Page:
Free Online Tax Resources for Small Business Owners & The Self-Employed

-This post was updated November 11th, 2013

Now that the 2012 tax season is in full swing, it’s time to get the proverbial ball rolling with your business tax return preparations. If you want to maximize your return while holding on to as much of your precious time and money as you can, then make sure to check out these free tax resources for small business owners and the self-employed.

Tax Tips, Resources and Assistance from the IRS

The IRS has put together a an incredible resource for small and home-based business owners and anyone classified as self-employed. If you have never visited their Small Business and Self-Employed Tax Center, then I urge you to do so. The site is easy to navigate and offers a wealth of useful information and resources that are clearly presented, spanning federal and state agencies as well as industry/profession specific categories. You will also find links to starting and operating a business, employment taxes, tax law changes for business, business-related forms and publications, and online learning options- many of which I have referenced in previous posts.

Even if you are hiring an accountant, tax preparer, or have invested in tax preparation and accounting software, you should still make an effort to understand the basics of business taxation. There are also some products that are specific to a country (for example Intuit has Profile, which is a professional tax software package exclusive to Canada.)

Here is a rundown of some quick, IRS business tax links you might be interested in:

Free and Low-Cost Online Tax Preparation Software

Three of the biggest tax software companies, TurboTax, H&R Block, and TaxAct, offer free online federal tax filing options for those planing on filing a 1040EZ or a simple tax return. (Keep in mind though, that you will still need to complete a state tax return.) Paid online versions for more robust processing and more complex returns (for example, those that include Schedule C  for self-employment income) are not so expensive and are definitely worth considering. Not only will these services help you complete your tax return, but they also offer tips and information to help you maximize your deductions and increase your payback.

TurboTax – TurboTax from Intuit is arguably the most robust program of the lot, but it’s also the most expensive. If you plan on filing a simple return you may want to check it out.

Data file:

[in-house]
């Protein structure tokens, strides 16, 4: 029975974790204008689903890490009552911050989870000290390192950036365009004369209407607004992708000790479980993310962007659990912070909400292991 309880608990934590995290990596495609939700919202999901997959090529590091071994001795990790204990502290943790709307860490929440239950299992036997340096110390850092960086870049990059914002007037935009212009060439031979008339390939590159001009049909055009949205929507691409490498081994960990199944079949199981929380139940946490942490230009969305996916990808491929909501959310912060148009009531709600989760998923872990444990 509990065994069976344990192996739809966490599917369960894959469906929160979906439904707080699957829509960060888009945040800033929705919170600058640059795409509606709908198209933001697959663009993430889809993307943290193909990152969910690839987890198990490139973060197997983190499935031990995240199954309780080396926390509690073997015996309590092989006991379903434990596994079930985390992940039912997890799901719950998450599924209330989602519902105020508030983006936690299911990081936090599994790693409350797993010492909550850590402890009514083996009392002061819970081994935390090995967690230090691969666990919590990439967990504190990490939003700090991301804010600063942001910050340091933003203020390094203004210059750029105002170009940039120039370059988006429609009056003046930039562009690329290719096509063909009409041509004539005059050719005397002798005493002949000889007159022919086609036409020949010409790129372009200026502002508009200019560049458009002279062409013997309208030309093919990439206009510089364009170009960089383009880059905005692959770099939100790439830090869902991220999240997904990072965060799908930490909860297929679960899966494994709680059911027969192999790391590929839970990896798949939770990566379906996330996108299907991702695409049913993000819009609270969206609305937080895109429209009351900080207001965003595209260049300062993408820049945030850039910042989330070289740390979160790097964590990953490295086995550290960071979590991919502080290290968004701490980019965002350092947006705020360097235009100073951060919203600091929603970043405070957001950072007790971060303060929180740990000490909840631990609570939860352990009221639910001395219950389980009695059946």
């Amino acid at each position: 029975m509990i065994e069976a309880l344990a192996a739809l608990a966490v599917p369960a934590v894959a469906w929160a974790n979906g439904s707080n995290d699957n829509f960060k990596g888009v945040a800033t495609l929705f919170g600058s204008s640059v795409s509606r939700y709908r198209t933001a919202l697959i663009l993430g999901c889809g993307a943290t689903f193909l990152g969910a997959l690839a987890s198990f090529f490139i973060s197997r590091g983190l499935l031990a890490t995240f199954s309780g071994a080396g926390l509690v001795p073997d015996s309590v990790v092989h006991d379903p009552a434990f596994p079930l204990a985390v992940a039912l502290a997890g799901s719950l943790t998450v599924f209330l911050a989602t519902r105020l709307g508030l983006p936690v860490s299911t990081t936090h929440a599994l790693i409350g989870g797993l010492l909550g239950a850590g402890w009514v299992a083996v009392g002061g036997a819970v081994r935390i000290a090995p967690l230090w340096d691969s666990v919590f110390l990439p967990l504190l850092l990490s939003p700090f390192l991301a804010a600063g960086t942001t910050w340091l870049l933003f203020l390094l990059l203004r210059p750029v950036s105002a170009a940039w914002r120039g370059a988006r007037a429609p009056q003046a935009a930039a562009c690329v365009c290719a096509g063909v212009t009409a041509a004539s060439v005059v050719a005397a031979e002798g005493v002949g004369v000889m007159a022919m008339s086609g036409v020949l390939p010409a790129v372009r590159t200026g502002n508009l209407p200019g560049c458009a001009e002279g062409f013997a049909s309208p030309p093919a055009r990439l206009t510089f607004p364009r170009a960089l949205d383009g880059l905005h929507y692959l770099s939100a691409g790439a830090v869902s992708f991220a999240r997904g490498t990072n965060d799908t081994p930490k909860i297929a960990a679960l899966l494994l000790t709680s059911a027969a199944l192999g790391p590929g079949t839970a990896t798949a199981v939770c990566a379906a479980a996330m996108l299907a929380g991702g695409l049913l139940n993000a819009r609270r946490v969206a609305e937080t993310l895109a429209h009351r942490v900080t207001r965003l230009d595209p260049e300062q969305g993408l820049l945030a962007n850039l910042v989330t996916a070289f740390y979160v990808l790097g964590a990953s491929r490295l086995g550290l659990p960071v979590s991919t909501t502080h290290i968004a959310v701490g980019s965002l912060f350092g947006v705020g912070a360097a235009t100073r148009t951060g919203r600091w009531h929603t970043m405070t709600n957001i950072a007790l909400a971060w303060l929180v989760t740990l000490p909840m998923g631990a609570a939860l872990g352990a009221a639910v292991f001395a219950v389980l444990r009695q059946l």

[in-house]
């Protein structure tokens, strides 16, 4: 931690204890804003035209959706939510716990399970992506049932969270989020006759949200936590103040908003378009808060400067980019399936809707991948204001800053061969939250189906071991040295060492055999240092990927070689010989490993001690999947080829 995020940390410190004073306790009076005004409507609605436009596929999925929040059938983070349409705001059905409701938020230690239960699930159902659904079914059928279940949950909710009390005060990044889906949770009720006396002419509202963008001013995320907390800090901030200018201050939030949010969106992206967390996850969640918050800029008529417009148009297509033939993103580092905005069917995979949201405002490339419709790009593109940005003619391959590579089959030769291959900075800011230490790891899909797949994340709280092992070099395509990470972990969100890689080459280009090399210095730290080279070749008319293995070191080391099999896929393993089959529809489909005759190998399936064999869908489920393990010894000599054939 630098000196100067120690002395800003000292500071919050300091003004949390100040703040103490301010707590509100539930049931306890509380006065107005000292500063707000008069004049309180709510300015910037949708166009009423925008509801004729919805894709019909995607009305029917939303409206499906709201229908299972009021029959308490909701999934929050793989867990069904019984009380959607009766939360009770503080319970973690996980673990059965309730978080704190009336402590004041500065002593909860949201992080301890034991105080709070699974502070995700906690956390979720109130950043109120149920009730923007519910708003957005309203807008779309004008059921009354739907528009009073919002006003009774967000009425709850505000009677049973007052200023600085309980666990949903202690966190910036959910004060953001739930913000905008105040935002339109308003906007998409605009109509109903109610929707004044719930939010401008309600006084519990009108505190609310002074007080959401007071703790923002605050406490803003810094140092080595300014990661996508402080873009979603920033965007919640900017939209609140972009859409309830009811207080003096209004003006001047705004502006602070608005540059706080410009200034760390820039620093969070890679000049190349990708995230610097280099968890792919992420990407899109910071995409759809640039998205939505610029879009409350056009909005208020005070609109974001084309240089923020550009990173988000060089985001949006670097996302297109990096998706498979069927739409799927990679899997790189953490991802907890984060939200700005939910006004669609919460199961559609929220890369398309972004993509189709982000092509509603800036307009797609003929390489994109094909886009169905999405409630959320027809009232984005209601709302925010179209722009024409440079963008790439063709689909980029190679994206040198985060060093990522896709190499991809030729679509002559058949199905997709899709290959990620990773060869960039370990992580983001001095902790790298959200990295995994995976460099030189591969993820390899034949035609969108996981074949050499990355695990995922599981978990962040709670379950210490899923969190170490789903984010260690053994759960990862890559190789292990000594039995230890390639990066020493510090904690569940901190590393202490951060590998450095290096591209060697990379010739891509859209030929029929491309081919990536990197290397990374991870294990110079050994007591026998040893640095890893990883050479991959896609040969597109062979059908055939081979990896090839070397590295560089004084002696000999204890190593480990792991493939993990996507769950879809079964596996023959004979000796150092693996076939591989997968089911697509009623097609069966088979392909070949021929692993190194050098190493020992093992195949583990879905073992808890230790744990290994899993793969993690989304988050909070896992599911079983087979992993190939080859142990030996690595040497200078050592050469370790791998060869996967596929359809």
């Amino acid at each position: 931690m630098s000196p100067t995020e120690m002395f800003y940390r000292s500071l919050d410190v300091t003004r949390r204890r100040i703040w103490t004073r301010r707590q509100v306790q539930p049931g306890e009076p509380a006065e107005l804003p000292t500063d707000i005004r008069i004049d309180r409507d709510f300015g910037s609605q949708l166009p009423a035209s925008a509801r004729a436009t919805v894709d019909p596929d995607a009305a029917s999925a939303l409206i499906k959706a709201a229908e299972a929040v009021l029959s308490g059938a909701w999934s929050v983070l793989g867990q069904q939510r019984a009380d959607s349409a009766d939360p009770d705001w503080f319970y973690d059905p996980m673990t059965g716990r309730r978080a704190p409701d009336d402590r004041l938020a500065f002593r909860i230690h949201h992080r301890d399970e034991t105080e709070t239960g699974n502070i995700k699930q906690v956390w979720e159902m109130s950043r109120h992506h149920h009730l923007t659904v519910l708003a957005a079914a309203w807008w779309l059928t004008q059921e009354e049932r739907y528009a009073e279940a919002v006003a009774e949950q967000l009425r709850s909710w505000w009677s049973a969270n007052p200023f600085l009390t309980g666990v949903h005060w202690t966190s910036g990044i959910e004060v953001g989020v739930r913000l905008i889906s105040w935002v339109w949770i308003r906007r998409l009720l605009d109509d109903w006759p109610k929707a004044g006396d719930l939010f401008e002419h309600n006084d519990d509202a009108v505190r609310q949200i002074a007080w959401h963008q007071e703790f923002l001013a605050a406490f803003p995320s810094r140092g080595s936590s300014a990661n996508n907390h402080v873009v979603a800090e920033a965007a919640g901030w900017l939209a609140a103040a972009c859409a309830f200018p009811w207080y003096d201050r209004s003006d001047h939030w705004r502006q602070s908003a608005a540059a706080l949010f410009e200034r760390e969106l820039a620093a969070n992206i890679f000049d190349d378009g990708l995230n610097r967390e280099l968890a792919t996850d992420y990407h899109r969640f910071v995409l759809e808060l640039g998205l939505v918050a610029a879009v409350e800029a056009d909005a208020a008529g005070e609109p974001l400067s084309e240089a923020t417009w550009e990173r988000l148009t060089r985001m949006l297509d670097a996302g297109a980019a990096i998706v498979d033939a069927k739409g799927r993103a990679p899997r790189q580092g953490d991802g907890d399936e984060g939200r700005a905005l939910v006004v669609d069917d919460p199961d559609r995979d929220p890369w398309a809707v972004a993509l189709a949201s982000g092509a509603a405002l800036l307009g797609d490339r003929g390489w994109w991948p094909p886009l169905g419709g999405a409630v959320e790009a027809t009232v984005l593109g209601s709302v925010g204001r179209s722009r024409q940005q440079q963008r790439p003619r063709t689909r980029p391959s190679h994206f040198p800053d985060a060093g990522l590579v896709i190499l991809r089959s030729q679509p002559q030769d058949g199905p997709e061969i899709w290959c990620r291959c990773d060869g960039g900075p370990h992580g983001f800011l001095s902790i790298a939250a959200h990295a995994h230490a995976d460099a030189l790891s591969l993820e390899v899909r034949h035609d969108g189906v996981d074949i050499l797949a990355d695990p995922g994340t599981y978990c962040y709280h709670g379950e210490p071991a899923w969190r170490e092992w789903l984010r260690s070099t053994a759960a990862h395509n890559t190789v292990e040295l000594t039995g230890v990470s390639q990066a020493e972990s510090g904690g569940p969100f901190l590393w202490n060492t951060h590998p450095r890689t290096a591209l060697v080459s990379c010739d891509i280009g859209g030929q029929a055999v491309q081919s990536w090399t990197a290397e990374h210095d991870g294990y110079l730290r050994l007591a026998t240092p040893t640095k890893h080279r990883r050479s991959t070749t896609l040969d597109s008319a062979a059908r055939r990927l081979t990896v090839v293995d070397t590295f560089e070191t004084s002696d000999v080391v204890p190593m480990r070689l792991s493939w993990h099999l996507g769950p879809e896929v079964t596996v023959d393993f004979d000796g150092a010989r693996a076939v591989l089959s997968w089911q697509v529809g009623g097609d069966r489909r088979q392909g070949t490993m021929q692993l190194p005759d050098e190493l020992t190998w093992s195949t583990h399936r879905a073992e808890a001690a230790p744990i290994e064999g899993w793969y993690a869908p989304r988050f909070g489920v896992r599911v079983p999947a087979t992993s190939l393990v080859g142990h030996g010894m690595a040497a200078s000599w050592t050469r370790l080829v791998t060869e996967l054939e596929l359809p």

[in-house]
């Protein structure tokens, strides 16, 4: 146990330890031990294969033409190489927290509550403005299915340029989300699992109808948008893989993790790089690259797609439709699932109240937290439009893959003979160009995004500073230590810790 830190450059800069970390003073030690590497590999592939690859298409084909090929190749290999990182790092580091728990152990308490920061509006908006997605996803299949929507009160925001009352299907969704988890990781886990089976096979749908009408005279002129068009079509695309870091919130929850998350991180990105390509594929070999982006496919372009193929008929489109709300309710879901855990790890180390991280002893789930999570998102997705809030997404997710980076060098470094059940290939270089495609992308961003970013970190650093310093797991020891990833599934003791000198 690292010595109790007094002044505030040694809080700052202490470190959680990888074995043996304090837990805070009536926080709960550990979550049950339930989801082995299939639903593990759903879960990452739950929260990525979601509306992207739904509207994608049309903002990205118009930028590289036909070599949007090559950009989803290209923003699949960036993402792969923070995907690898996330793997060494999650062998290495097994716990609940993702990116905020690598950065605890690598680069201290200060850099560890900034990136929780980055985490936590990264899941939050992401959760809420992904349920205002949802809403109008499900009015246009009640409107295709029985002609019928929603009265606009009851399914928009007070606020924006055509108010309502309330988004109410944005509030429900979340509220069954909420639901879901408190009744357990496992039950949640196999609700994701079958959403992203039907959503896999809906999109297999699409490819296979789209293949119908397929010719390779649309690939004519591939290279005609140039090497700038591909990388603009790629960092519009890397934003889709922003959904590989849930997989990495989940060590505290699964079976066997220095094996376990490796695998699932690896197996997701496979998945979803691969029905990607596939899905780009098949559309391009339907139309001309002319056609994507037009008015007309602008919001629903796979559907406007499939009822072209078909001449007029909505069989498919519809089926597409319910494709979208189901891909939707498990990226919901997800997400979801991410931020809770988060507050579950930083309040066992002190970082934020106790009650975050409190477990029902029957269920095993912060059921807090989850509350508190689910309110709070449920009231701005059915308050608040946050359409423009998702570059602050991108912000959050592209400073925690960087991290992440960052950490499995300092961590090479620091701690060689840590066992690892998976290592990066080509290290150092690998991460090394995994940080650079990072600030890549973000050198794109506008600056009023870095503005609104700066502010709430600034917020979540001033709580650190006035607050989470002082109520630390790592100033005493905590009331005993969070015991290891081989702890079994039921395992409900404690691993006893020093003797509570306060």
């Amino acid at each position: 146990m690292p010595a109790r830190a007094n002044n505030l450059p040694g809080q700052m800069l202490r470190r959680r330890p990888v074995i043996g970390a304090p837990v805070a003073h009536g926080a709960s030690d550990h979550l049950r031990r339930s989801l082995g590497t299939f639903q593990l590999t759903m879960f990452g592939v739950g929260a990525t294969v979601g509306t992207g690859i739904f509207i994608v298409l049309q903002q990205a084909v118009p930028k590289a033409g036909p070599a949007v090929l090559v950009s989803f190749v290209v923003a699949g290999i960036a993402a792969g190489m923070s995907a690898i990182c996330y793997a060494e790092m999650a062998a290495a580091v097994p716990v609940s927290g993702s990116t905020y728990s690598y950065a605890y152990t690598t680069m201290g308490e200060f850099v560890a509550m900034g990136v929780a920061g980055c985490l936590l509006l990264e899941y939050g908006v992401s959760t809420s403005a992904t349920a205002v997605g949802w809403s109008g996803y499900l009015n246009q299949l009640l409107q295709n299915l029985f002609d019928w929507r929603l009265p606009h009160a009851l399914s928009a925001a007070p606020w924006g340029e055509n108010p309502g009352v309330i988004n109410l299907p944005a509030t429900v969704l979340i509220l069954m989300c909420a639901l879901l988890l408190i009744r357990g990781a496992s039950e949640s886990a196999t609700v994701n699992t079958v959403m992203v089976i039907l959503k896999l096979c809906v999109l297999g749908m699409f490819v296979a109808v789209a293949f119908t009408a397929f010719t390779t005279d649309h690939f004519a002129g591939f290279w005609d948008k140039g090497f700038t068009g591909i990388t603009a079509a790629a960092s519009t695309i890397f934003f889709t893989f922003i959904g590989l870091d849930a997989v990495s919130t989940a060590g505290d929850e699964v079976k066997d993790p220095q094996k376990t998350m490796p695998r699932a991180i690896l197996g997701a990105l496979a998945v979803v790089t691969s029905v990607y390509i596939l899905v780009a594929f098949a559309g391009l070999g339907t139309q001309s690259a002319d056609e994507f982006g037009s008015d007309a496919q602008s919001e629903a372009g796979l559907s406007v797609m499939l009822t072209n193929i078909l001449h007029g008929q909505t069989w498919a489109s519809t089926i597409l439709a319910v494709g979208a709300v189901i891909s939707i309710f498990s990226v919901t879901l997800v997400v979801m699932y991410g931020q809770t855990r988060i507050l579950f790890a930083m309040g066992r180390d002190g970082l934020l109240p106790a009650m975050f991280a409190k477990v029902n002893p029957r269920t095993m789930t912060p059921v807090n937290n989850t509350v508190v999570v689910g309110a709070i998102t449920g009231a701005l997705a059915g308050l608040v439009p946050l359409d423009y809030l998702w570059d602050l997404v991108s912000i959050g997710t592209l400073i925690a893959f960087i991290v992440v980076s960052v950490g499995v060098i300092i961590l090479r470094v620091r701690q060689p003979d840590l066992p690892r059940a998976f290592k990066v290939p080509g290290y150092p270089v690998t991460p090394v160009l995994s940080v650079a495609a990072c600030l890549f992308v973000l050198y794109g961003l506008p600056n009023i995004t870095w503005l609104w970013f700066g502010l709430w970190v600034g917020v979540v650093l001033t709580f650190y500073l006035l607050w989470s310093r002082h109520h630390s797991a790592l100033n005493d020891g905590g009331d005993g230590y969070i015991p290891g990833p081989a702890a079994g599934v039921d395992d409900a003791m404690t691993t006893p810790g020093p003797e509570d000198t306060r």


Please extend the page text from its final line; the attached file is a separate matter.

H&R Block – The ubiquitous tax preparation franchise also provides an online software package. The free “At Home” version supports several common IRS forms and schedules, and the paid versions are reasonably priced.

Tax ACT – In addition to its free e filing service, Tax ACT offers the cheapest tax preparation package (the most expensive option is just $17.95), but reviews tend to vary on the quality of the experience. Some customers have claimed inaccuracies in their reports and insufficient tax filing help, so you might want to do a little research before choosing this option.

Other Free Tax Resources Online

Here are a few other miscellaneous free tax preparation resources that you may want to check out:

Nolo – A compendium of articles and FAQ’s on business tax legal issues involving LLCs, corporations, sole proprietorships.

State Tax and Revenue Departments – From the Yahoo Directory

TaxACT has compiled a list of top tax law changes for 2012 federal returns due April 15, 2013. You should also check out their tax calander and tax dictionary.

Comments

  1. says

    We have an accountant that handles our taxes for us, but that alone is no excuse to be ignorant about business/corporate tax matters. I try to have a basic understanding of what is up with our company’s taxes as I feel that not only is it the right thing to do, but I also need to be able to talk somewhat intelligently with our accountant about these matters.

    Thanks for sharing this list!

  2. says

    I have just become self employed recently, but this is a pretty good summary of what I should look out for next year. Right now I’m thinking that I will just hire an accountant to handle my taxes. Up until now I have always used (and loved) TurboTax online, but the audit risk increases significantly after becoming self employed. IMO, paying ~$200 for an accountant is worth not having to worry about the IRS coming at you with an audit.

  3. Adam Gottlieb says

    Both having a basic background in business taxation and speaking on a regular basis with a hired accountant is definitely the best way to go- especially as a business grows. That way, you’ll know what questions to ask this person and also maximize the time and money you spent to hire accounting help.

  4. Adam Gottlieb says

    I agree with you regarding the “risk” of being self-employed, and in many cases, where one can afford it, hiring an accountant is definitely the way to go- especially at the beginning when it is more likely that you’ll make some costly mistakes. But in this case, do your due diligence to make sure you hire a competent person, and if you can pick his/or her brain on how to make your business better, then take advantage of it. Where you are only hiring an accountant to complete your taxes, then make sure you at least “fill in the gaps” by educating yourself on the current tax realities.

  5. says

    Thank you for posting this. I have been trying to find a cheap way to file for this year because I have to file as self employed. It changes everything to have to file this way!

Leave a Reply